Study Identifies Risk Factors for Vascular Graft Infections


Vascular graft infections are serious complications of reconstructive vascular surgery that may increase patients’ morbidity and mortality.

Factors such as long procedure time, inadequate perioperative antimicrobial prophylaxis, and postoperative complications contribute to the risk of developing vascular graft infections, according to the results of a new study published online October 15 in the journal Clinical Infectious Diseases.

“While the former 2 cannot be substantially influenced, perioperative prophylaxis, as well as a thorough postsurgical management, could be key vascular graft infection prevention strategies,” wrote Alexia Anagnostopoulos, MD, MPH, from the University Hospital Zurich, Switzerland, and colleagues.

Vascular graft infections are serious complications of reconstructive vascular surgery that may increase patients’ morbidity and mortality. Several factors have been reported to increase the risk for these infections, including groin incision, wound infections, and comorbidities such as congestive heart failure.

However, most studies investigating these risk factors have been retrospective. With this in mind, Dr. Anagnostopoulos and colleagues aimed to prospectively evaluate incident vascular graft infection, and identify potentially avoidable risk factors to help guide development of infection prevention strategies.

They conducted their study in 438 participants in the prospective Vascular Graft Infection Cohort (VASGRA) study who underwent 768 surgical procedures between 2013 and 2017, contributing to 554 person-years of follow-up (PYFU).

According to the researchers, 39 (8.9%) developed a vascular graft infection, corresponding to an incidence rate of 7.0/100 PY (95% CI, 5.1 - 9.6).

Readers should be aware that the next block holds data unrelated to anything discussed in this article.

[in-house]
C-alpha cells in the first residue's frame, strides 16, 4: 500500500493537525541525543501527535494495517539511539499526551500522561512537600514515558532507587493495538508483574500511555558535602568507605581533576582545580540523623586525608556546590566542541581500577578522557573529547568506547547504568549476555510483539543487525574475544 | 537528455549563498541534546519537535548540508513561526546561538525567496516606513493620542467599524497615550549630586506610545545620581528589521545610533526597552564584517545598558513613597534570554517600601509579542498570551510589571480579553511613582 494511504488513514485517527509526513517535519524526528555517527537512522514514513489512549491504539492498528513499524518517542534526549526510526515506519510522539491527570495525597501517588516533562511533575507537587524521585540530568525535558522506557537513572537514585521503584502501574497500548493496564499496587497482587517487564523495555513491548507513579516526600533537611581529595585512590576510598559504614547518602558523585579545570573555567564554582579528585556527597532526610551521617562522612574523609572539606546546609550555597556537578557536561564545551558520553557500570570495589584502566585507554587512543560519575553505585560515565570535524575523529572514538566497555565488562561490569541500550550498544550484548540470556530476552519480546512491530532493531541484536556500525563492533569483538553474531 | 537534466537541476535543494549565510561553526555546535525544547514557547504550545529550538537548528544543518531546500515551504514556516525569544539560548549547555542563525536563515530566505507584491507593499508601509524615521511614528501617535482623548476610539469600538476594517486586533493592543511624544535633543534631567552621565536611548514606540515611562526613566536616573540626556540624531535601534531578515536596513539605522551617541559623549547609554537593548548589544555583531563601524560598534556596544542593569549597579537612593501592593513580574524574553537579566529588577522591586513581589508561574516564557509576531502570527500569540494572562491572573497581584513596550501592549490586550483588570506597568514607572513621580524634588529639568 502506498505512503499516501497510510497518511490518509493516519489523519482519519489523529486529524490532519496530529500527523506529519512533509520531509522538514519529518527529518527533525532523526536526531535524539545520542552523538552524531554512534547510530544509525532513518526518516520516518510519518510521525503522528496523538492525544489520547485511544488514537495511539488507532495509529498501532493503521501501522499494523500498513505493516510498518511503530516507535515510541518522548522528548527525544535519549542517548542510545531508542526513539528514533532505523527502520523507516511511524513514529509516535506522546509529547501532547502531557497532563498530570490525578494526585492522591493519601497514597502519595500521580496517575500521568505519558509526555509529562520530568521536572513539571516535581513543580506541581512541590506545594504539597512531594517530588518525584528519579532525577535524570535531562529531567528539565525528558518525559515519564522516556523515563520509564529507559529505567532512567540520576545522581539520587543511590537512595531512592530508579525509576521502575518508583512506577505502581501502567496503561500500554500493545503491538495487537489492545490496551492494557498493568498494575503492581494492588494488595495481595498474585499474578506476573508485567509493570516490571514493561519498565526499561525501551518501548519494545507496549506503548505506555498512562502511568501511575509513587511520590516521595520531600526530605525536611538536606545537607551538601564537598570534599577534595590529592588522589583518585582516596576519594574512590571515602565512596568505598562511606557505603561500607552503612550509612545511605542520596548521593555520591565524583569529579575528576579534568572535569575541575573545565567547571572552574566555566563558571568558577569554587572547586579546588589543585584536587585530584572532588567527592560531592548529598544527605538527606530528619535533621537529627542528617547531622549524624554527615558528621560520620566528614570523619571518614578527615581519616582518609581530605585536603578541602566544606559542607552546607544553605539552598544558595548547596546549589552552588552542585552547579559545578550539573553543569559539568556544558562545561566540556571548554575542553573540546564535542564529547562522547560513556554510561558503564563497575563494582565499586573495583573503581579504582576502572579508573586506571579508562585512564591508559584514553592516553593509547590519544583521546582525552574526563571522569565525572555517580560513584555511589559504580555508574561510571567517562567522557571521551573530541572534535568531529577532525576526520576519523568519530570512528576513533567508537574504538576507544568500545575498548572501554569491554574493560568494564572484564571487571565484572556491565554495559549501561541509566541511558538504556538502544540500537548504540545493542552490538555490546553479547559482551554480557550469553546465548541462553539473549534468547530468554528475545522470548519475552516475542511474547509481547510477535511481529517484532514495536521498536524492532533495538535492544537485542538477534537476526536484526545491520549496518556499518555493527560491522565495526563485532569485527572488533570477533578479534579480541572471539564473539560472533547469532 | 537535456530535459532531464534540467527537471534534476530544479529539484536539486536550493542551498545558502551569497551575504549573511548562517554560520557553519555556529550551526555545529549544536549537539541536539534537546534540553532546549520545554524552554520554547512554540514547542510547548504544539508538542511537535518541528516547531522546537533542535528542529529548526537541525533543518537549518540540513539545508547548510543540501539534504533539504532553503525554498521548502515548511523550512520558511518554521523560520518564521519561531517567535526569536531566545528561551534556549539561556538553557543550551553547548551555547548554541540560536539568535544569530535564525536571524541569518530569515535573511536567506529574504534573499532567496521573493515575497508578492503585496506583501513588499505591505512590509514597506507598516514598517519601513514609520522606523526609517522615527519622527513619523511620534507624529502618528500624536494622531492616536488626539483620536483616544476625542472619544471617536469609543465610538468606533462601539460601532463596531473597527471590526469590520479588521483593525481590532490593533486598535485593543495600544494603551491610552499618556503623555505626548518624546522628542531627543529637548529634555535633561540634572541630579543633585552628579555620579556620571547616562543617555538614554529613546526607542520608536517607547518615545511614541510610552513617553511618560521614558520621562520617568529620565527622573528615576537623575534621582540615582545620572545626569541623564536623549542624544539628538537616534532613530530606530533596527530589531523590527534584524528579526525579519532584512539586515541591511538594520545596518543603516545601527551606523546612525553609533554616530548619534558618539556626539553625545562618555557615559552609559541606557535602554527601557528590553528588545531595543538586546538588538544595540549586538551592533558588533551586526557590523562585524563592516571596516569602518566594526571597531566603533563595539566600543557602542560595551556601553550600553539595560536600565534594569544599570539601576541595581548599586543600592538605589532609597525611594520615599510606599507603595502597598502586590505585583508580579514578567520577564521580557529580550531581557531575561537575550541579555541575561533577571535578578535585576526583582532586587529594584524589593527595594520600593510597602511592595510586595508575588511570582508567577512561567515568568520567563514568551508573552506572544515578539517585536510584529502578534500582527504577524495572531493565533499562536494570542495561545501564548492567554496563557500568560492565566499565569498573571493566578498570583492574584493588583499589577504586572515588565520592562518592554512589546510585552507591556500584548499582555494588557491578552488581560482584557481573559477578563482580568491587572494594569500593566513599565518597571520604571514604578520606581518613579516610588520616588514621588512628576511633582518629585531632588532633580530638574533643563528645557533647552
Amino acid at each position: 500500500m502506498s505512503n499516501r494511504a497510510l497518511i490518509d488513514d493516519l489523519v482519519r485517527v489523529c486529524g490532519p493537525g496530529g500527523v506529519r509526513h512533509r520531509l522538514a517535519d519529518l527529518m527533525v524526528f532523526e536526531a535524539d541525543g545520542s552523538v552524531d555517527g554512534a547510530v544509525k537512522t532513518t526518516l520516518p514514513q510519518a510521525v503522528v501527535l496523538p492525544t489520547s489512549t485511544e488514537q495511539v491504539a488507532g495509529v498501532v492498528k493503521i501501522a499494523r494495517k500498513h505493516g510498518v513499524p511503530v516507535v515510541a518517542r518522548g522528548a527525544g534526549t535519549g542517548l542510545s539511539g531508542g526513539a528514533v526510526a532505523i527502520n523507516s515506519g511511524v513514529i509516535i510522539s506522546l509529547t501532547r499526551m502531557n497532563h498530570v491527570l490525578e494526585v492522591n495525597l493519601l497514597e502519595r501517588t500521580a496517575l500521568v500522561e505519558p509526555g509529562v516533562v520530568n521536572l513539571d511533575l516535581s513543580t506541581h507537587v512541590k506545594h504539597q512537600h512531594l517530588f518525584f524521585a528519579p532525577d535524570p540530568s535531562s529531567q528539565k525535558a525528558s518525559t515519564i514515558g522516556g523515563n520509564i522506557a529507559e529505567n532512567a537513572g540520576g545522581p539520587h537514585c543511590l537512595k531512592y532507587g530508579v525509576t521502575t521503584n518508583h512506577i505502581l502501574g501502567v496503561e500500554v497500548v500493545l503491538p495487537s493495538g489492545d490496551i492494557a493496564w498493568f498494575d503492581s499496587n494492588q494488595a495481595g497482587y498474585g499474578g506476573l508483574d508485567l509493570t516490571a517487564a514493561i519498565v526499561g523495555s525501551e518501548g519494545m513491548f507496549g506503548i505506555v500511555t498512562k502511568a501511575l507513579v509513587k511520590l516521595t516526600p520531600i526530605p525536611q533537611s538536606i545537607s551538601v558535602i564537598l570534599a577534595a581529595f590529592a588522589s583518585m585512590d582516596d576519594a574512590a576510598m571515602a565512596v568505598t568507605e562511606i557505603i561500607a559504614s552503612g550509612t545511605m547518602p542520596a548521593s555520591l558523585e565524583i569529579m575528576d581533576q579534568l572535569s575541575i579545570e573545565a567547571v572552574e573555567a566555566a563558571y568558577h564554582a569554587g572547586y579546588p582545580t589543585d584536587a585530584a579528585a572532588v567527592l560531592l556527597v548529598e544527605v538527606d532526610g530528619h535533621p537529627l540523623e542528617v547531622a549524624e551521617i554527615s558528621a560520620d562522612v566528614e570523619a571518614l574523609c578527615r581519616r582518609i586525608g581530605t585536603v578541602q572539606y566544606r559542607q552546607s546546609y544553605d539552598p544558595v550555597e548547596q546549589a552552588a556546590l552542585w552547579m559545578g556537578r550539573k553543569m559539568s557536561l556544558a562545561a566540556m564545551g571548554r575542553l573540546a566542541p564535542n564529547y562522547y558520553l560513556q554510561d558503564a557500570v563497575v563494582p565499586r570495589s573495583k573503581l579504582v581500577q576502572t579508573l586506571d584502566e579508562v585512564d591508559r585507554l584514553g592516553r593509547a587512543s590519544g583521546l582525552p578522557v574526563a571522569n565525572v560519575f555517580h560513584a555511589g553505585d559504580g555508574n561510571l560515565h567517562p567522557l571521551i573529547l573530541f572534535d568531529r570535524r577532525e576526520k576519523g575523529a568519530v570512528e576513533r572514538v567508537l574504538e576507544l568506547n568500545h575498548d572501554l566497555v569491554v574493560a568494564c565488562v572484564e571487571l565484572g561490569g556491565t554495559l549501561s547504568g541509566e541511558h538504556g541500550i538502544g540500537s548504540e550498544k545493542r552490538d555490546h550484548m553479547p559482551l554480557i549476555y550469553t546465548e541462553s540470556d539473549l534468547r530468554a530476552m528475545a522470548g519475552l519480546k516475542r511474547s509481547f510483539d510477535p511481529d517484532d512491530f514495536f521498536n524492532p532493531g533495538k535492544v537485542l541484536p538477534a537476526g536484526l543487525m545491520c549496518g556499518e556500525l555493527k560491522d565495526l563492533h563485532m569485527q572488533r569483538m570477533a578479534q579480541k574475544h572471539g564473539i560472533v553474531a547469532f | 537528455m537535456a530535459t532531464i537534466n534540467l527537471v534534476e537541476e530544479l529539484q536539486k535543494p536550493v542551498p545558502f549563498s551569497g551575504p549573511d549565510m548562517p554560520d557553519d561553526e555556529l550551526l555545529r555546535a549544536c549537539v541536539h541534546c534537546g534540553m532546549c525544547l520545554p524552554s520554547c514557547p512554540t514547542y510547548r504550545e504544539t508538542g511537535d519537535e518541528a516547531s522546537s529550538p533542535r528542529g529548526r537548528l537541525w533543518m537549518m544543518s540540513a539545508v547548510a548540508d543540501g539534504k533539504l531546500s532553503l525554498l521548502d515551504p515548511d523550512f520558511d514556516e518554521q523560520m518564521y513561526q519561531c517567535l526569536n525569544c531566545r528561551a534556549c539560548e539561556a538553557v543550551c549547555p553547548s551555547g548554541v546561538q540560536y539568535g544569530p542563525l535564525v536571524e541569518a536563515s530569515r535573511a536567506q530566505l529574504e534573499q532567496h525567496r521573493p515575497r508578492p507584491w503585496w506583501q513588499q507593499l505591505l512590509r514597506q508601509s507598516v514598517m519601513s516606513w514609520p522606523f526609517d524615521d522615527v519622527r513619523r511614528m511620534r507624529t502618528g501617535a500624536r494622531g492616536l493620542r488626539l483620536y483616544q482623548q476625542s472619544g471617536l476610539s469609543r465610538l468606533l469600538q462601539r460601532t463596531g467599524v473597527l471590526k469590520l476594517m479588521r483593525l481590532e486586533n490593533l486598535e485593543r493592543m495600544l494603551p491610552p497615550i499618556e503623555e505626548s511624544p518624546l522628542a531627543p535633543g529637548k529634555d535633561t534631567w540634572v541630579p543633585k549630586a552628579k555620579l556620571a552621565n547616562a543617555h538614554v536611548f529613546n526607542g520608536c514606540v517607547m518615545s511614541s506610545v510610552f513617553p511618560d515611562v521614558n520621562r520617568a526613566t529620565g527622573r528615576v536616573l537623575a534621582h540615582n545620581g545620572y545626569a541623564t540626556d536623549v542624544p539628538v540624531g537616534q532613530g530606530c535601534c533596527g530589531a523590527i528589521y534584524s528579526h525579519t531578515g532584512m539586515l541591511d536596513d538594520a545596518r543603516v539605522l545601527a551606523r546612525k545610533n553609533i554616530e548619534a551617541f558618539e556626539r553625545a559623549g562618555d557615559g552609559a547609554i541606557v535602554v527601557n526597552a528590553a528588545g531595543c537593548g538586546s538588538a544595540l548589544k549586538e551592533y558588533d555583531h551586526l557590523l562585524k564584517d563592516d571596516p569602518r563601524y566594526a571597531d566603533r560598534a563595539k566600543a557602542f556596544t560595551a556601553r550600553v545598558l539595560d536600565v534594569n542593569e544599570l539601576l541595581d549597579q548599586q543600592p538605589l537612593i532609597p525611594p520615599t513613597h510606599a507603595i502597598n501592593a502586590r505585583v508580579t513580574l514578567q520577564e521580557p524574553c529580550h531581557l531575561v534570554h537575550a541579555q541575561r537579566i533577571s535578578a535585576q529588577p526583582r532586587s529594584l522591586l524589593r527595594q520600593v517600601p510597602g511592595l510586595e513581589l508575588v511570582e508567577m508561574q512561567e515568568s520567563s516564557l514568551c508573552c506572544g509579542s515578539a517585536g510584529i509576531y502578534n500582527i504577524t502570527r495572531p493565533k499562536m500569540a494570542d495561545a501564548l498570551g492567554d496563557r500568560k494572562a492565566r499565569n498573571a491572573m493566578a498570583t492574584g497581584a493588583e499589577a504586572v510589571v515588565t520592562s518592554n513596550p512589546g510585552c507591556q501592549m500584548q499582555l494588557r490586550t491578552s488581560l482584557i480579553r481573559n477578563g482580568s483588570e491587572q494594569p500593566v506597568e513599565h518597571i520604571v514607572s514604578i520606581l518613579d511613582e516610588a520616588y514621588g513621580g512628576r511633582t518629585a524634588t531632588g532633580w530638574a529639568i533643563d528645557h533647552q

After adjusting for variables such as age, gender, and body-mass index, Dr Anagnostopoulos and colleagues found that vascular graft infection was strongly associated with several patient- and procedure-related risk factors.

These were: incisional surgical site infections (adjusted hazard ratio [aHR], 10.09; 95% CI, 2.88 - 35.34); hemorrhage (aHR, 4.92; 95% CI, 1.28 - 18.94); renal insufficiency (aHR, 4.85; 95% CI, 1.20 - 19.61); inadequate perioperative prophylaxis in patients receiving antibiotics for another infection at the time of surgery compared to those receiving standard perioperative prophylaxis (aHR, 2.87; 95% CI, 1.17 - 7.05); and procedure time per 1-hour increase (aHR, 1.22; 95% CI, 1.08 - 1.39).

Comparing these findings with those of other studies is difficult, the authors wrote, because studies including suitable reference cohorts with prospective recruitment of patients with vascular graft infections and contemporary control patients are lacking.

However, they note that their findings are similar to those of 1 retrospective study that investigated risk factors for vascular graft infection. “Similar to our study, risk factors from different categories (host-, procedure-, and postoperative course-related) were evaluated, and SSI [surgical site infections] and wound complications after graft surgery were identified as important risk factors,” the authors write.

Although some of these risk factors can be influenced to only a limited extent, using perioperative prophylaxis is known to be protective in reducing the risk of SSI. Thus, perioperative prophylaxis, as well as its timeliness and adequacy, were considered key to reducing the risk for vascular graft infection.

“We found a benefit of timely dosing (less than 60 minutes prior to incision),” the authors say. “However, some of our patients were already under an established antibiotic therapy due to another infection at the time of index surgery. Compared to patients only receiving standard perioperative prophylaxis, these patients were at significant risk for vascular graft infection since in most cases, the perioperative antimicrobial management was inadequate.”

Dr Anagnostopoulos and colleagues emphasize that when patients are already receiving antibiotics for another infection at the time of surgery, physicians may mistakenly believe this coverage to be sufficient and thus avoid using perioperative prophylaxis.

Nevertheless, despite the need to provide adequate antimicrobial prophylaxis for these patients, the authors stress that physicians must also practice rational antibiotic prescribing, in particular, to pay careful consideration to the increasing rates of antibiotic-resistant infections and Clostridium difficile-associated colitis.

Dr. Parry, a board-certified veterinary pathologist, graduated from the University of Liverpool in 1997. After 13 years in academia, she founded Midwest Veterinary Pathology, LLC, where she now works as a private consultant. Dr. Parry writes regularly for veterinary organizations and publications.

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